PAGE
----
- Brain Drain:Putting Africa between a Rock and a Hard Place
The migration of highly trained people out of Africa, often called brain drain or brain loss, leaves many nations short of the skills needed to meet the challenges of the twenty-first century. This phenomenon is not new to Africa. It began in the 1960s following independence and has continued ever since. Every year, thousands of Africans head overseas looking for better opportunities. The numbers were small initially, but they later increased as political, economic, and social conditions in Africa deteriorated. The UN Economic Commission for Africa estimates that twenty-seven-thousand highly educated Africans migrated to the West between 1960 and 1975. In the following decade, migration soared to about forty thousand annually. It peaked at about eighty thousand in 1987 but since 1990 has leveled out to about twenty thousand a year.1
Reasons for migration follow several patterns, as the Organization for Economic Cooperation and Development annual report for 2001 reveals. Some Africans prefer to migrate to former colonial powers because of their familiarity with the language and culture. Other factors influencing destination choices are geographical proximity and having support networks in the host country to help with adjustment to the new life and with finding temporary employment. Thus, immigrants from Angola, Cape Verde, and Guinea-Bissau [End Page 37] are found in Portugal. Those from Algeria, Morocco, and Tunisia usually settle in France.2
Others choose the United States as a destination not because of its colonial past but because of its strong economy and the availability of employment. The United States, the largest recipient of new immigrants, tends to attract talented and educated migrants. Africans are said to be the most educated ethnic group in the United States. In fact, there are more African scientists and engineers working in the United States than there are in Africa. As shown in table 1, African immigration to the United States doubled between the decades of the 1980s and 1990s. Nigeria, Ethiopia, Egypt, Ghana, and South Africa dominated immigration flows to the United States during that period.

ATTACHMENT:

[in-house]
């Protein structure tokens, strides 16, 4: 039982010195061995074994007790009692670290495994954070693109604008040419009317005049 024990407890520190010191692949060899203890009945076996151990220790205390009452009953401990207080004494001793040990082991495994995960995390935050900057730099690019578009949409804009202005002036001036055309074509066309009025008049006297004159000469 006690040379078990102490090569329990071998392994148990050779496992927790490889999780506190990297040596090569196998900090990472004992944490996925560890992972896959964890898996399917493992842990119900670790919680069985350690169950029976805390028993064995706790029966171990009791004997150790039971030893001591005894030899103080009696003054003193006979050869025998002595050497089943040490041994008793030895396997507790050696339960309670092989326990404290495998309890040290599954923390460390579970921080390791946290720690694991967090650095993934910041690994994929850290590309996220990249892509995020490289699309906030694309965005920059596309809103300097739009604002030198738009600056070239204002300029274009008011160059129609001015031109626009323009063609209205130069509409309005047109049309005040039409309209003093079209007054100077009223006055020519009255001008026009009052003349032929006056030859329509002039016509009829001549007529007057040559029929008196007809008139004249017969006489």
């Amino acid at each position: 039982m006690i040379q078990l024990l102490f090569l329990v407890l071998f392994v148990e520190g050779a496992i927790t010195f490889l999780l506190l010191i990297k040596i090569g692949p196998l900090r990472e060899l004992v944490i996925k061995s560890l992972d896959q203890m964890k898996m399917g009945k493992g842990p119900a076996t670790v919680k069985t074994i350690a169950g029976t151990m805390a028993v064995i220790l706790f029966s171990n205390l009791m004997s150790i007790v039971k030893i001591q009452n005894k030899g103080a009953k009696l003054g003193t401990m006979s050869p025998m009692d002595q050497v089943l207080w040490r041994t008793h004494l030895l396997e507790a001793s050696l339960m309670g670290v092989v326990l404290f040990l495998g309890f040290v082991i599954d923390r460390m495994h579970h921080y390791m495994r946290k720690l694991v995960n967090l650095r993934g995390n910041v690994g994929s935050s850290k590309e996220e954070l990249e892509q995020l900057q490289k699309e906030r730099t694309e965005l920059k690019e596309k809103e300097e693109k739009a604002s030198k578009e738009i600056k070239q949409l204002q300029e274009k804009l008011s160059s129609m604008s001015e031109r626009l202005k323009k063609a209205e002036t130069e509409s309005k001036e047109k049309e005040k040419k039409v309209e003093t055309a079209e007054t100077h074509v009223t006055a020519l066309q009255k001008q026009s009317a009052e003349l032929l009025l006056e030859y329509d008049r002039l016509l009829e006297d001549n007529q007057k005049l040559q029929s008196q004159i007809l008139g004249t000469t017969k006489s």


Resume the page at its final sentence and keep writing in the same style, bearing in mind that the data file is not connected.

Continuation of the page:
The high rate at which trained professionals are leaving Africa has created a crisis. African governments and the African Union have tried to pay attention to this loss of human capital on a continent that already suffers from a lack of development. But global competition is heating up because of the growing demand for highly skilled workers in Europe and North America. While Africa is trying to hold onto its professionals, some industrialized countries are offering lucrative packages to recruit Africans with specific skills and competencies to fill staff shortages in certain areas. As a matter of fact, African governments and businesses cannot compete with the high wages offered by Western recruiters. As a result, Africa's brain loss quickly becomes an American or European brain gain.
To solve problems pertaining to Africa's brain drain, one needs to understand its nature and its implications. This is not an easy task, because analysis of the migration of the highly skilled is based on little data and much conjecture. Furthermore, scholars have mainly addressed migration flows from Asia, Europe, Latin America, and the United States and have not paid as much attention to Africa. Consequently, African immigration is hardly covered in the literature. To fill the void and to make contributions to the debate, in this article I focus on answering the following questions: What are the causes of Africa's professional brain drain? What impact has it had on [End Page 38] the continent? What is being done to halt the outflow of African professionals? Can it be reversed to allow for capacity building?
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Causes of Brain Drain
The causes of brain drain are generally understood according to a push-pull theory. The push factors refer to the unfavorable conditions in Africa that motivate people to leave. They include, among others, job scarcity, low wages, crime, armed conflicts, political repression, and poor educational systems. The pull factors describe the favorable conditions in the...